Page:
LONDON (Reuters) — New jobs in London's finance industry were down 20 per cent in August compared with one year ago, even though there are still more than twice as many vacancies being created as at the height of the financial crisis, according to a new report.
The number of new vacancies also continued to fall throughout the summer, as layoffs began to sweep the sector and banks reined in costs, with openings dropping 17 per cent from July to August, recruiters Astbury Marsden said.
New jobs in London have tailed off dramatically since the start of the year, when vacancies rose 20 per cent in the first quarter from previous year, according to COO Mark Cameron.
These are now down by nine per cent in the year to date, compared to the same period in 2010, he added.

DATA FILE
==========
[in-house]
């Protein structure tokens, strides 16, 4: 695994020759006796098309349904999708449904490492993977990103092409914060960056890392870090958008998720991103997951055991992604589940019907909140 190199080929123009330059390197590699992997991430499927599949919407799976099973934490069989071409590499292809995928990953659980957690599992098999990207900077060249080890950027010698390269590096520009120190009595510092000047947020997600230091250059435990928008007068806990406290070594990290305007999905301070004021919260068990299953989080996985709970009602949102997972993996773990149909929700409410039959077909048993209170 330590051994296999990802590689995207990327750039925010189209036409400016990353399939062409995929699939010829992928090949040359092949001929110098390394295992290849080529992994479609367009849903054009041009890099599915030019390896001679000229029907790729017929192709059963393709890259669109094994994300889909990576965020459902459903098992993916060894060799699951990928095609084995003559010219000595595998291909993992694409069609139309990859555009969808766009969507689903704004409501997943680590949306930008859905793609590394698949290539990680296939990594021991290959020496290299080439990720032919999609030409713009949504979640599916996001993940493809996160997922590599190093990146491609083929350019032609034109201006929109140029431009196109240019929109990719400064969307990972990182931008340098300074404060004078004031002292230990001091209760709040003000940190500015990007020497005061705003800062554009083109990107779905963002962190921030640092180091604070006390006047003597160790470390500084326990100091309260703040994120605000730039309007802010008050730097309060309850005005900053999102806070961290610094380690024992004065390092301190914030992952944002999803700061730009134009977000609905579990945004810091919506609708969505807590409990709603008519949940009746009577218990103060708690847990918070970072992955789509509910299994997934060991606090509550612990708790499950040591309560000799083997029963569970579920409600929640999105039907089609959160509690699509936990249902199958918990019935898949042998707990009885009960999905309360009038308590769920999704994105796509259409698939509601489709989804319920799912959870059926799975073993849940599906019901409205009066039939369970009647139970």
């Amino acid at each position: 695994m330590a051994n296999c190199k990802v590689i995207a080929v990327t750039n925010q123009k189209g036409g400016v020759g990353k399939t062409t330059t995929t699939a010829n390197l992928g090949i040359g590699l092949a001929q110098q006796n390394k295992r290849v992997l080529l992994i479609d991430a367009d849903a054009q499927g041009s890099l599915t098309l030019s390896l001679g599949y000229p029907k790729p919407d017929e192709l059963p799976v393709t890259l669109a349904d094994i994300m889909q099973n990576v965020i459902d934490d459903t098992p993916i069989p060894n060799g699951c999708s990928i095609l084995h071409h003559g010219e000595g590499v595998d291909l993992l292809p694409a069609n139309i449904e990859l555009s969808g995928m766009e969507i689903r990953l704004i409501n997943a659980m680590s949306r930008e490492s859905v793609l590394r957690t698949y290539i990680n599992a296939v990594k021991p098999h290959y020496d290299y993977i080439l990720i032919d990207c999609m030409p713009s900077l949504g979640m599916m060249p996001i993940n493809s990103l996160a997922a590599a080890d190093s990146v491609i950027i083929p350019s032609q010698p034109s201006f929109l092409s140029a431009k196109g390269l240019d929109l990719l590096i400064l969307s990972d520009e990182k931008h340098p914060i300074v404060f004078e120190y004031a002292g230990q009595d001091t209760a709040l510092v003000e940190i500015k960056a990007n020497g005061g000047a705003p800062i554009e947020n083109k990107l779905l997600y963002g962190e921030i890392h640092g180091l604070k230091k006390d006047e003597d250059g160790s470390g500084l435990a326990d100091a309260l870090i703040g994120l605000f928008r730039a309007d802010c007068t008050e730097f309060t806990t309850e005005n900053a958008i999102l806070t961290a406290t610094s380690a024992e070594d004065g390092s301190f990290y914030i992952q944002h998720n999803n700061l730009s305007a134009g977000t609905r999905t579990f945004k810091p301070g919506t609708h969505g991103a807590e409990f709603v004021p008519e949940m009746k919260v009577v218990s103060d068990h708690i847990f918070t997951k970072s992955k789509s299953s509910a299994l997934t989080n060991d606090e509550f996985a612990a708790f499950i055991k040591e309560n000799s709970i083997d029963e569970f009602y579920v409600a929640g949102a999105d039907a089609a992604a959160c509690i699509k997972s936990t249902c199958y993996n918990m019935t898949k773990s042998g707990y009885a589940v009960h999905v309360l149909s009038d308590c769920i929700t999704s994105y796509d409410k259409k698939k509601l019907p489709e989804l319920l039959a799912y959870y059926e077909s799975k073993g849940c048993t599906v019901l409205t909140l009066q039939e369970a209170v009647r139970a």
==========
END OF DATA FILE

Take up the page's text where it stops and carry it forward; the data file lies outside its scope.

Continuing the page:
Vacancies are still not as scarce as they were in the period after in the collapse of Lehman Brothers, however, when new job creation fell to below 2,000 per month. Just over 4,000 were created in August this year, Astbury Marsden said.
Banks in Europe and the United States have announced over 70,000 job cuts since the start of this year, after trading income tanked amid concerns about the global economy.
"We are expecting some improvements — albeit not dramatic — during September and through to the end of October as banks and other city firms revert to a degree of normality and start to prepare for 2012," Cameron said.